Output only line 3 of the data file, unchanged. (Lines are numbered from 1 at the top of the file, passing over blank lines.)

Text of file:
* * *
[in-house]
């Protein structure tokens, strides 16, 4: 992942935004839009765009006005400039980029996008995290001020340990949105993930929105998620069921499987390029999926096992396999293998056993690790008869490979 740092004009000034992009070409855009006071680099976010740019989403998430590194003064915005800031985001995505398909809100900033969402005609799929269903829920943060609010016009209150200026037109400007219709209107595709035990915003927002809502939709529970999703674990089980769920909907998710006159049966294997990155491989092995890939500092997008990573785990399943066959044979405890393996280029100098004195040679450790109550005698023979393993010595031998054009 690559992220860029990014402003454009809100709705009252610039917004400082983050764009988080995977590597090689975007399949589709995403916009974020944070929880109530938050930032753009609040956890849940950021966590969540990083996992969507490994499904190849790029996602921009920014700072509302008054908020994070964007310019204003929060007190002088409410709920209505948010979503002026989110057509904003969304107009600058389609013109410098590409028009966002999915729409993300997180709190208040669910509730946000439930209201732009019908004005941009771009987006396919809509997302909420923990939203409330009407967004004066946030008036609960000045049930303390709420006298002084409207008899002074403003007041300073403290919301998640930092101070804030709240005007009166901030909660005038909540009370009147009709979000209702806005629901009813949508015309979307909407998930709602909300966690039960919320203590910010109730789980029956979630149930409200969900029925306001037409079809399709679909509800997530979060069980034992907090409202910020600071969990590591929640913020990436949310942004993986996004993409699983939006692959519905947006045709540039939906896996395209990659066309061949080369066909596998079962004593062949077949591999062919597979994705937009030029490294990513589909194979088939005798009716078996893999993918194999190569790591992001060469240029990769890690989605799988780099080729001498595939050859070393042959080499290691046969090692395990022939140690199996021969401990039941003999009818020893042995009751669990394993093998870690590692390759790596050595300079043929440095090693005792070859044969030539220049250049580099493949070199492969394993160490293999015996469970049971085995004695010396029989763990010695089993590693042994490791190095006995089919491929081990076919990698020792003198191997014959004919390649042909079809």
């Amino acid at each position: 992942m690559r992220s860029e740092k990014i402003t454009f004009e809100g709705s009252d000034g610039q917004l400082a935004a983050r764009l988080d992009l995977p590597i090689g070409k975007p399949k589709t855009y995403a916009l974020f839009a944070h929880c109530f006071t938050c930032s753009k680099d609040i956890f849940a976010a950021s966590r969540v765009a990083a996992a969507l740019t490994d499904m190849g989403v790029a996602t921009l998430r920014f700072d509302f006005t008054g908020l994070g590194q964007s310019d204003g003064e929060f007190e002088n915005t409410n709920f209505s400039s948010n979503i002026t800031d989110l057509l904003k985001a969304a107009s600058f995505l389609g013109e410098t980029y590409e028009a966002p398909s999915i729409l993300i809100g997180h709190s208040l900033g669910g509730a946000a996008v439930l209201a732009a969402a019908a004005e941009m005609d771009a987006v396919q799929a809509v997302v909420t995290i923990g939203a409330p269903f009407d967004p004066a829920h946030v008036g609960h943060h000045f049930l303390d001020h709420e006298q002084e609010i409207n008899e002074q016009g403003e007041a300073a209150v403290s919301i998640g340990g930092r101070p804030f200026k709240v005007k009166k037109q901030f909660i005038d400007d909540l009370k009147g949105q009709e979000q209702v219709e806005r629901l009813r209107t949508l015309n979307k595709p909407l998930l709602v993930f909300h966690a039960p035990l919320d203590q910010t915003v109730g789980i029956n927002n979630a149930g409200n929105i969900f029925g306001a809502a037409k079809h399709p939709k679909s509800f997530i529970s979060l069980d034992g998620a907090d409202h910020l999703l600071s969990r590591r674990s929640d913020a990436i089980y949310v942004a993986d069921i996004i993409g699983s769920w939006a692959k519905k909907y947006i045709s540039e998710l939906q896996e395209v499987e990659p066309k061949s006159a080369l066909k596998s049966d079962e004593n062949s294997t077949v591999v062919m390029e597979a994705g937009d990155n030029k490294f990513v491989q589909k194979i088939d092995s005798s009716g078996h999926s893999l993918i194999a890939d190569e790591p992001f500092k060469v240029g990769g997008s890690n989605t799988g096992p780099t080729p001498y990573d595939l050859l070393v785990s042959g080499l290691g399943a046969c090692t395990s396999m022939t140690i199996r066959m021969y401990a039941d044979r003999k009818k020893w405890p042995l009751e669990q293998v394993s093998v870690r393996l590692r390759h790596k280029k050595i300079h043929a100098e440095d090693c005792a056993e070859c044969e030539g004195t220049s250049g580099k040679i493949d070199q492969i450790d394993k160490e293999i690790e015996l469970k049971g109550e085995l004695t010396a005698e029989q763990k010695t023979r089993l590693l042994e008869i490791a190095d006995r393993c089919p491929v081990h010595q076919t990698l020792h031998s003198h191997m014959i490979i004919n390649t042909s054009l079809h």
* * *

């Amino acid at each position: 992942m690559r992220s860029e740092k990014i402003t454009f004009e809100g709705s009252d000034g610039q917004l400082a935004a983050r764009l988080d992009l995977p590597i090689g070409k975007p399949k589709t855009y995403a916009l974020f839009a944070h929880c109530f006071t938050c930032s753009k680099d609040i956890f849940a976010a950021s966590r969540v765009a990083a996992a969507l740019t490994d499904m190849g989403v790029a996602t921009l998430r920014f700072d509302f006005t008054g908020l994070g590194q964007s310019d204003g003064e929060f007190e002088n915005t409410n709920f209505s400039s948010n979503i002026t800031d989110l057509l904003k985001a969304a107009s600058f995505l389609g013109e410098t980029y590409e028009a966002p398909s999915i729409l993300i809100g997180h709190s208040l900033g669910g509730a946000a996008v439930l209201a732009a969402a019908a004005e941009m005609d771009a987006v396919q799929a809509v997302v909420t995290i923990g939203a409330p269903f009407d967004p004066a829920h946030v008036g609960h943060h000045f049930l303390d001020h709420e006298q002084e609010i409207n008899e002074q016009g403003e007041a300073a209150v403290s919301i998640g340990g930092r101070p804030f200026k709240v005007k009166k037109q901030f909660i005038d400007d909540l009370k009147g949105q009709e979000q209702v219709e806005r629901l009813r209107t949508l015309n979307k595709p909407l998930l709602v993930f909300h966690a039960p035990l919320d203590q910010t915003v109730g789980i029956n927002n979630a149930g409200n929105i969900f029925g306001a809502a037409k079809h399709p939709k679909s509800f997530i529970s979060l069980d034992g998620a907090d409202h910020l999703l600071s969990r590591r674990s929640d913020a990436i089980y949310v942004a993986d069921i996004i993409g699983s769920w939006a692959k519905k909907y947006i045709s540039e998710l939906q896996e395209v499987e990659p066309k061949s006159a080369l066909k596998s049966d079962e004593n062949s294997t077949v591999v062919m390029e597979a994705g937009d990155n030029k490294f990513v491989q589909k194979i088939d092995s005798s009716g078996h999926s893999l993918i194999a890939d190569e790591p992001f500092k060469v240029g990769g997008s890690n989605t799988g096992p780099t080729p001498y990573d595939l050859l070393v785990s042959g080499l290691g399943a046969c090692t395990s396999m022939t140690i199996r066959m021969y401990a039941d044979r003999k009818k020893w405890p042995l009751e669990q293998v394993s093998v870690r393996l590692r390759h790596k280029k050595i300079h043929a100098e440095d090693c005792a056993e070859c044969e030539g004195t220049s250049g580099k040679i493949d070199q492969i450790d394993k160490e293999i690790e015996l469970k049971g109550e085995l004695t010396a005698e029989q763990k010695t023979r089993l590693l042994e008869i490791a190095d006995r393993c089919p491929v081990h010595q076919t990698l020792h031998s003198h191997m014959i490979i004919n390649t042909s054009l079809h």